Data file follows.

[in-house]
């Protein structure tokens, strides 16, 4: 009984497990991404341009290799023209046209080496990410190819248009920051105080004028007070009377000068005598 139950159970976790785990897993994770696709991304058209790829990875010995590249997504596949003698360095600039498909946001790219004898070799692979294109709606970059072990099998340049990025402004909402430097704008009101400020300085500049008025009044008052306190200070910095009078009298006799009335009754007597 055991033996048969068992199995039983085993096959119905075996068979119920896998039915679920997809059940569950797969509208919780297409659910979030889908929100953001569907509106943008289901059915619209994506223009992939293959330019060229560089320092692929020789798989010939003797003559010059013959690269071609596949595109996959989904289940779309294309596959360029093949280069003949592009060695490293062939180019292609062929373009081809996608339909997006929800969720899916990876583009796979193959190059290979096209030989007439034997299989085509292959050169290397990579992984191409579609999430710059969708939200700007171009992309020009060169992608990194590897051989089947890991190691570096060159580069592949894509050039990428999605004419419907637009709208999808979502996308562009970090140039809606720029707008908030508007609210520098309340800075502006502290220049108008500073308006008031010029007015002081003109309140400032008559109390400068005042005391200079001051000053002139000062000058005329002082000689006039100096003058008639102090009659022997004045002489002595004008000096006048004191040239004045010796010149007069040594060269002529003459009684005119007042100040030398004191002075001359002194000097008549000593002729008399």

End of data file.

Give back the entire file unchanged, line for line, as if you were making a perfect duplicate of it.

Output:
[in-house]
């Protein structure tokens, strides 16, 4: 009984497990991404341009290799023209046209080496990410190819248009920051105080004028007070009377000068005598 139950159970976790785990897993994770696709991304058209790829990875010995590249997504596949003698360095600039498909946001790219004898070799692979294109709606970059072990099998340049990025402004909402430097704008009101400020300085500049008025009044008052306190200070910095009078009298006799009335009754007597 055991033996048969068992199995039983085993096959119905075996068979119920896998039915679920997809059940569950797969509208919780297409659910979030889908929100953001569907509106943008289901059915619209994506223009992939293959330019060229560089320092692929020789798989010939003797003559010059013959690269071609596949595109996959989904289940779309294309596959360029093949280069003949592009060695490293062939180019292609062929373009081809996608339909997006929800969720899916990876583009796979193959190059290979096209030989007439034997299989085509292959050169290397990579992984191409579609999430710059969708939200700007171009992309020009060169992608990194590897051989089947890991190691570096060159580069592949894509050039990428999605004419419907637009709208999808979502996308562009970090140039809606720029707008908030508007609210520098309340800075502006502290220049108008500073308006008031010029007015002081003109309140400032008559109390400068005042005391200079001051000053002139000062000058005329002082000689006039100096003058008639102090009659022997004045002489002595004008000096006048004191040239004045010796010149007069040594060269002529003459009684005119007042100040030398004191002075001359002194000097008549000593002729008399």